Herald JournalHoward Lake-Waverly Herald, Oct. 28, 2002

More issues raised than settled at water tower meeting between city, county

By Lynda Jensen

Few issues were settled, and more seemed to float to the surfaced , during a meeting between Wright County officials and the City of Howard Lake Wednesday.

The main issue is an ongoing dispute over free water usage to the Wright County Fairgrounds and the city's water tower, located on county land.

Both sides accused the other of changing the agreement, which was passed by both the city and county in 1998, but not signed by the city at that time.

County commissioners Pat Sawatzke and Ken Jude expressed frustration with the city over what they perceived as backing out of an existing agreement.

In contrast, Howard Lake City Administrator Kelly Bahn and Council Member Shelly Reddemann disputed the unsigned agreement, in addition to other issues.

Other issues related to the county

The rift between Wright County and the City of Howard Lake over the water tower is also accompanied by other issues, some of which are related and others not. At the meeting Wednesday, participants on both sides agreed that all of these issues should be sorted out.

· Sewer usage. During the meeting, it was discovered that sewer was not included in the disputed agreement in the first place, and that the city has been providing free sewer service to the county. However, it was noted by Reddemann that the water being used at the fair generally goes down the storm sewer, and not back into the sewer system.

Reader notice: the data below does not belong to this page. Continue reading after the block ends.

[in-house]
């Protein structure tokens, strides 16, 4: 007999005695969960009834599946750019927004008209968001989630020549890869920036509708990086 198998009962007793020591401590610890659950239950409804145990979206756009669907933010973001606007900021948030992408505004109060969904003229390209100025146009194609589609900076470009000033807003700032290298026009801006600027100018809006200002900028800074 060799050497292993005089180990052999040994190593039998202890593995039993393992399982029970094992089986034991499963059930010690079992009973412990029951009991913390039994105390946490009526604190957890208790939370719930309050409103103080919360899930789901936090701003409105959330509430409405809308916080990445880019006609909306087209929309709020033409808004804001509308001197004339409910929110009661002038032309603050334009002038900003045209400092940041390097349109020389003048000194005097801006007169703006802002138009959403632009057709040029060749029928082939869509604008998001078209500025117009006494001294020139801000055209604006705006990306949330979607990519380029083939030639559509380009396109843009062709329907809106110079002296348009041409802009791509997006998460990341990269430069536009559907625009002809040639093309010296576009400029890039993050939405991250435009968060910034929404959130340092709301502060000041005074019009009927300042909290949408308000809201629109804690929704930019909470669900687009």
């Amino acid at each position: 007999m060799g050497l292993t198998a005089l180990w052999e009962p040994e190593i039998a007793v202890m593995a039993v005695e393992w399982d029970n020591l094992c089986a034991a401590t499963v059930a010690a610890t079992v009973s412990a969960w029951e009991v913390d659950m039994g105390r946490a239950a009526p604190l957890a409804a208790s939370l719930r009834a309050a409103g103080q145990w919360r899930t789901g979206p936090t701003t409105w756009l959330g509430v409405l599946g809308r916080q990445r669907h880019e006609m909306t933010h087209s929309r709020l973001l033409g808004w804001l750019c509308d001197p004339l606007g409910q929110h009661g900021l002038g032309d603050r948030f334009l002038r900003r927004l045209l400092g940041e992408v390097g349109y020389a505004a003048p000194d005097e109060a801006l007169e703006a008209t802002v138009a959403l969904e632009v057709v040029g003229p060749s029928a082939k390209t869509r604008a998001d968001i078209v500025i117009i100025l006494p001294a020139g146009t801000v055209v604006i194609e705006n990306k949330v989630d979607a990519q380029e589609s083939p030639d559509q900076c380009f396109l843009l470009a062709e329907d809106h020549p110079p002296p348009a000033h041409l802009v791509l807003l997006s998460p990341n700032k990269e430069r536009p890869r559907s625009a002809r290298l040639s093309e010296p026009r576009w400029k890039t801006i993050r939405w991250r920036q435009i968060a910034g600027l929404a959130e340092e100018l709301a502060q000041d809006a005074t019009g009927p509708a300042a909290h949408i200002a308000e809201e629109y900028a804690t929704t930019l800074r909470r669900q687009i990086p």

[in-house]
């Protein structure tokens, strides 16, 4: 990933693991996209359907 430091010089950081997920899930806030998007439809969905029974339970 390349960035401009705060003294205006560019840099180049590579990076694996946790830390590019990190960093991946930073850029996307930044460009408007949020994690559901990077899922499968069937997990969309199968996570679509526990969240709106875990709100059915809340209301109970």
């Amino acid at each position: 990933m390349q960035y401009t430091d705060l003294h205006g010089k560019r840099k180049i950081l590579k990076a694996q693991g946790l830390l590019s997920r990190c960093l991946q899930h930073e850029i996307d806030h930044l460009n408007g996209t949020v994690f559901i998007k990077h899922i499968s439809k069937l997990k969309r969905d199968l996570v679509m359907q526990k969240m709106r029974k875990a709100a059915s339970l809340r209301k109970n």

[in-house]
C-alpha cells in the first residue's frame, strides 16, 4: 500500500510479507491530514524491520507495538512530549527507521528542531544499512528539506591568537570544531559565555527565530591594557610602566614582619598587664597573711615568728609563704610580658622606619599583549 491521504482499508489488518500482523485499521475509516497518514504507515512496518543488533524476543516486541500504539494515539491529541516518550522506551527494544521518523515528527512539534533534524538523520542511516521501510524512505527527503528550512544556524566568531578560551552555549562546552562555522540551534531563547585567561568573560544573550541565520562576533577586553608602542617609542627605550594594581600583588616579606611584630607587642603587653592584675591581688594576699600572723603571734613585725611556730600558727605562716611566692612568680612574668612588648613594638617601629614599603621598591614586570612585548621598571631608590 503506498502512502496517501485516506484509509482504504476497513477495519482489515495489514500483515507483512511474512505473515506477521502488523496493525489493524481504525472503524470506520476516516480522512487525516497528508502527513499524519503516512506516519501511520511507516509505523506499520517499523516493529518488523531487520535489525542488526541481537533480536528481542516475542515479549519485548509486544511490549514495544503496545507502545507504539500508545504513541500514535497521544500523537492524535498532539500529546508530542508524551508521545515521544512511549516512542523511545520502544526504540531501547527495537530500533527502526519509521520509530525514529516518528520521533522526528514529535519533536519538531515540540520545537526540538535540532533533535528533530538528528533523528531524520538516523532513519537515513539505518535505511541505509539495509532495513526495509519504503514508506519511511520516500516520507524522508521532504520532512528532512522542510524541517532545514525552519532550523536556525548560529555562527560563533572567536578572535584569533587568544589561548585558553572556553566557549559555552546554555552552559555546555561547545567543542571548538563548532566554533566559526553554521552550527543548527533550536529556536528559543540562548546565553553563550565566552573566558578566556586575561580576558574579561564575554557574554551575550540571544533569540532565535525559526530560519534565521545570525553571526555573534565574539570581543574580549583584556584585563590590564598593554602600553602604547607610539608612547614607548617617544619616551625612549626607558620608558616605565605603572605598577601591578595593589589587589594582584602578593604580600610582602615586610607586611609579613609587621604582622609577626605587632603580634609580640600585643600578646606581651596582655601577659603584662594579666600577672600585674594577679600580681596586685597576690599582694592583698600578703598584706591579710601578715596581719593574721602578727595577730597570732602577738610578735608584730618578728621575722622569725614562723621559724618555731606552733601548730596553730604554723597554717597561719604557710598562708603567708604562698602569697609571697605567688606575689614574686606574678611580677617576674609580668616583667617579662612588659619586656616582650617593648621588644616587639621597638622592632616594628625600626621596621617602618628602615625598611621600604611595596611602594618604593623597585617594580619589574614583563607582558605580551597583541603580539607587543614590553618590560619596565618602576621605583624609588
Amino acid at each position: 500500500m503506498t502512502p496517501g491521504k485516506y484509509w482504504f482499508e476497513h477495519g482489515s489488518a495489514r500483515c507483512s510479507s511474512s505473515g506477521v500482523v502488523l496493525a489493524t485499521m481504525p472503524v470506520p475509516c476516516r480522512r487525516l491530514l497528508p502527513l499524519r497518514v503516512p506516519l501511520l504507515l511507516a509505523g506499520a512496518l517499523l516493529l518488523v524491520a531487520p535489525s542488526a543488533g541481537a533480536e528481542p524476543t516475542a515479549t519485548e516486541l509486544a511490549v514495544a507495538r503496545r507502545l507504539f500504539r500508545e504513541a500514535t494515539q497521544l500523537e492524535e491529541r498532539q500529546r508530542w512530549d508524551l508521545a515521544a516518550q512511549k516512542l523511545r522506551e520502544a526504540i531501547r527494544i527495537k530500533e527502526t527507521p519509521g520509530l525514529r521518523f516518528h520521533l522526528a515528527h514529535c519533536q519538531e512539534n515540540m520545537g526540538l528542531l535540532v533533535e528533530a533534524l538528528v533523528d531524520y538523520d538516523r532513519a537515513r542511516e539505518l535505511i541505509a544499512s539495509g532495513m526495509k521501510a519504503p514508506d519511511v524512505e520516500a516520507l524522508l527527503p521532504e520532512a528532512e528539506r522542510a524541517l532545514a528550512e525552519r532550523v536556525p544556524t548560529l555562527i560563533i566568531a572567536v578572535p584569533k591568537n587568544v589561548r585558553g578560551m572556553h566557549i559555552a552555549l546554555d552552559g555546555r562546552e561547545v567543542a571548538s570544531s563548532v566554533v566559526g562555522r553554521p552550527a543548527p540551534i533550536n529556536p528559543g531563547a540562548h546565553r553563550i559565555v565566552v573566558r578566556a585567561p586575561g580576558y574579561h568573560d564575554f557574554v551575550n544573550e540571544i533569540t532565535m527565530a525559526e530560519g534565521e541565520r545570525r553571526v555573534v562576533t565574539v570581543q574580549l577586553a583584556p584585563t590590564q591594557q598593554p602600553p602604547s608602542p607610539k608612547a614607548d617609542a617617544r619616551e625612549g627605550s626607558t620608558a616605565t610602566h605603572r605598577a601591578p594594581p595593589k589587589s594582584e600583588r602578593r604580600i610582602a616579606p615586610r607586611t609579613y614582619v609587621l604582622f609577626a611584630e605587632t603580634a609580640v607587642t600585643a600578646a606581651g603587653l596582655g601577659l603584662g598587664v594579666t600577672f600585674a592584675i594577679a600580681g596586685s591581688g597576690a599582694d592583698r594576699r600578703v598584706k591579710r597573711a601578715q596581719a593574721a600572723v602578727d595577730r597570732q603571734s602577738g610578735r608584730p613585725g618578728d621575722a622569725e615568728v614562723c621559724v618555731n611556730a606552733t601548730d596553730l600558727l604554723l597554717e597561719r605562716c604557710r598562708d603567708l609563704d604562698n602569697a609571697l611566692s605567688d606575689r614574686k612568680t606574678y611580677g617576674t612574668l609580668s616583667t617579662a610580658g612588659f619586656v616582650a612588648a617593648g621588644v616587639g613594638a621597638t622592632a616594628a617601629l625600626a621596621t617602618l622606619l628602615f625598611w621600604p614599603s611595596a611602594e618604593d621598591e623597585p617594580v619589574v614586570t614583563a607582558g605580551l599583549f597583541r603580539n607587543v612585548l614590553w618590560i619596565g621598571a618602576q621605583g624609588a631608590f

· Building permits and fees. Since the fairgrounds was annexed in 1995, there have been a number of buildings erected without the knowledge of the city, and without fees being paid. The county thought it was exempt and was given incorrect direction, Commissioner Pat Sawatzke said. The fees amount to $37,303 during a five-year period.

· Road access and truck traffic. The fair board has complained about truck traffic and road access to the fairgrounds.

Truck traffic is and will be causing problems because a private railroad crossing was roadblocked for pending development, which will permanently close the crossing eventually.

Trucks started using First Street at the fairgrounds last year to get around the railroad bridge at Wright County Road 6 when the railroad crossing at 13th Avenue was blocked by Pete Fischer, who plans to build a residential development on the other side of the tracks. First Street is a city-owned road, although the county was upset about the usage of the road since truck usage would ruin it, because it is not designated for truck tonnage.The closing also blocks access to the fair on the western side.


"You want to accept what is beneficial, but don't want to act on what isn't," Sawatzke said.

"Why should our residents pay for a county function?" Reddemann asked. The fair is not worth the problems it creates, he added. "It doesn't bring that much to Howard Lake."

Bahn pointed out that a "motion" is less binding than a "resolution" in legal terms, which generated a discussion about agreements in general.

"What is an agreement?" Jude asked, saying that the county makes resolutions every day that count for something.

"Would you have built a water tower without an agreement?" Sawatzke asked.

If this was the case, the county should have a charge for rent, which would amount to $1,000 a month on the average, Sawatzke said. "We're not asking for $1,000 a month," he said.

"We want to be good neighbors; we don't want to be held hostage by it," Jude said.

Sawatzke indicated that he heard word of mouth that Howard Lake people thought the water tower issue is ridiculous.